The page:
The early transition from Catholicism to Protestantism was a complicated journey for England, as individuals sorted out their spiritual beliefs, chose their political allegiances, and confronted an array of religious differences that had sprung forth in their society since the reign of Henry VIII. Inner anxieties often translated into outward violence. Amidst this turmoil the poet and Protestant preacher John Donne (1572–1631) emerged as a central figure, one who encouraged peace among Christians. Raised a Catholic but ordained in 1615 as an Anglican clergyman, Donne publicly identified himself with Protestantism, and yet scholars have long questioned his theological orientation. Drawing upon recent scholarship in church history, the authors of this collection reconsider Donne’s relationship to Protestantism and clearly demonstrate the political and theological impact of the Reformation on his life and writings.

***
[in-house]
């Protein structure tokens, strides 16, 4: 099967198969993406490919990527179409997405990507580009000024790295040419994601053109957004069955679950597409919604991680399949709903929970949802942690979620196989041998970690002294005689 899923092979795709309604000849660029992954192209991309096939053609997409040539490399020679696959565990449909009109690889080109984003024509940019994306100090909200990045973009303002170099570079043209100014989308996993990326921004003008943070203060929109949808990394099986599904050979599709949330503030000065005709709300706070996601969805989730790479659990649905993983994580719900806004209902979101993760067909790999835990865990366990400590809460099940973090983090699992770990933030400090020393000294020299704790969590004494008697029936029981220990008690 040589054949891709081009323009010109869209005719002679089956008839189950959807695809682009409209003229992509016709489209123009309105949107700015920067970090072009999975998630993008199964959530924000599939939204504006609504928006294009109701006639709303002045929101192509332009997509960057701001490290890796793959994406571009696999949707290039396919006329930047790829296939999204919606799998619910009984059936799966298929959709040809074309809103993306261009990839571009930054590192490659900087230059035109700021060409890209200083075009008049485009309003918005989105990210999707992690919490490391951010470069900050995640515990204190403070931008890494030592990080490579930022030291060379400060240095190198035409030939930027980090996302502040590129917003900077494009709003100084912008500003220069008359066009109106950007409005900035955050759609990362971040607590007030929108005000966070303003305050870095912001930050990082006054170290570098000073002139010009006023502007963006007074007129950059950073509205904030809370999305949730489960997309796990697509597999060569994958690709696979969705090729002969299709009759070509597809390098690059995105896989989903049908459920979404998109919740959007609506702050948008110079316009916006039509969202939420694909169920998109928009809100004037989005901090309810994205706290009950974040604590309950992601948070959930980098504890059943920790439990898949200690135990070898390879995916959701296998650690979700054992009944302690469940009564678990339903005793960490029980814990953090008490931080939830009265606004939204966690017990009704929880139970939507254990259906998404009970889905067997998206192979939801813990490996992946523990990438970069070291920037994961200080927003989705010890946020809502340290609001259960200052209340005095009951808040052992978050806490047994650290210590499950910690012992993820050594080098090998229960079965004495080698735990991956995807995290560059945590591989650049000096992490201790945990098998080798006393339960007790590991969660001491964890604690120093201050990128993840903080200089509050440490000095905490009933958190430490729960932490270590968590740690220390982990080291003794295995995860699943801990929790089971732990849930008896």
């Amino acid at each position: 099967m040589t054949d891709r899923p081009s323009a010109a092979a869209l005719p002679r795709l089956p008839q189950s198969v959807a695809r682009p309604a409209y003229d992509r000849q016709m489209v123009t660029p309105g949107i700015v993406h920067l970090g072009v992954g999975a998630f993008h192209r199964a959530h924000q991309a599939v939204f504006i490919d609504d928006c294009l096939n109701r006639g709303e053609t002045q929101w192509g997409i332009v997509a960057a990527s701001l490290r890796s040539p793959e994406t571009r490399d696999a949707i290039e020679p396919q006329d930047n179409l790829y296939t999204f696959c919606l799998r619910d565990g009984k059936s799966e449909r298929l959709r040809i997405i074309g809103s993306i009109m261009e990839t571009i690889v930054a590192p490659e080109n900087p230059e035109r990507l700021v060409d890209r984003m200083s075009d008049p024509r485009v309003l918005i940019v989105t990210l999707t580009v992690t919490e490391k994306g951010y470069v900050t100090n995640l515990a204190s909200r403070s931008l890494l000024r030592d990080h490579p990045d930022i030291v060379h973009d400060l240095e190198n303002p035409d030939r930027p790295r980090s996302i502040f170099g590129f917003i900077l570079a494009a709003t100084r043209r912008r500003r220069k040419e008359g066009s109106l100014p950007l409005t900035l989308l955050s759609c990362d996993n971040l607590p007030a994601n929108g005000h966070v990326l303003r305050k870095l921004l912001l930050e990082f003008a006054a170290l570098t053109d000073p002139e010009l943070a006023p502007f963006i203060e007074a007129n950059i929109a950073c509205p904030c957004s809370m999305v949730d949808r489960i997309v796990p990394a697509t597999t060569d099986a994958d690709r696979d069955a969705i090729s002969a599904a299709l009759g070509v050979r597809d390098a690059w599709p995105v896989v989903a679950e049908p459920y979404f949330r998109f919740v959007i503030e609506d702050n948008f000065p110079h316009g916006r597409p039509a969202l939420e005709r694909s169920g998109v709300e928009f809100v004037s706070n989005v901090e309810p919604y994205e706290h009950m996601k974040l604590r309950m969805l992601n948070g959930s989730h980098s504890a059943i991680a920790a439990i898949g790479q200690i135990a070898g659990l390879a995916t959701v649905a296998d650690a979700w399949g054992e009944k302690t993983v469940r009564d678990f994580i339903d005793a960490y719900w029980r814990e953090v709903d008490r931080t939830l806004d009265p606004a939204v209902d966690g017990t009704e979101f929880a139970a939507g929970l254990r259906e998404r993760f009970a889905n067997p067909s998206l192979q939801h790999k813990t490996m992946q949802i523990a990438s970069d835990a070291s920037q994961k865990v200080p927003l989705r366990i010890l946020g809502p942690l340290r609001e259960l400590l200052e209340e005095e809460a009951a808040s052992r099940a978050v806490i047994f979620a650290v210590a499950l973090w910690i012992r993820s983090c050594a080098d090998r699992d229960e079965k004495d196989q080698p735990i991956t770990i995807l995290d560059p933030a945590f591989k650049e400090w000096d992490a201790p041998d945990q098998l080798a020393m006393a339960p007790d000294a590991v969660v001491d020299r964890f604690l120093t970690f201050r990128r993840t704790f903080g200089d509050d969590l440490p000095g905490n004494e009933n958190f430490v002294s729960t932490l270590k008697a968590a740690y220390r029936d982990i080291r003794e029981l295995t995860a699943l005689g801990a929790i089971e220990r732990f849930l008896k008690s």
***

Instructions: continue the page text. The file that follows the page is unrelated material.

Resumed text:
The collection includes thirteen essays that together place Donne broadly in the context of English and European traditions and explore his divine poetry, his prose work, the Devotions Upon Emergent Occasions, and his sermons. It becomes clear that in adopting the values of the Reformation, Donne does not completely reject everything from his Catholic background. Rather, the clash of religion erupts in his work in both moving and disconcerting ways. This collection offers a fresh understanding of Donne’s hard-won irenicism, which he achieved at great personal and professional risk.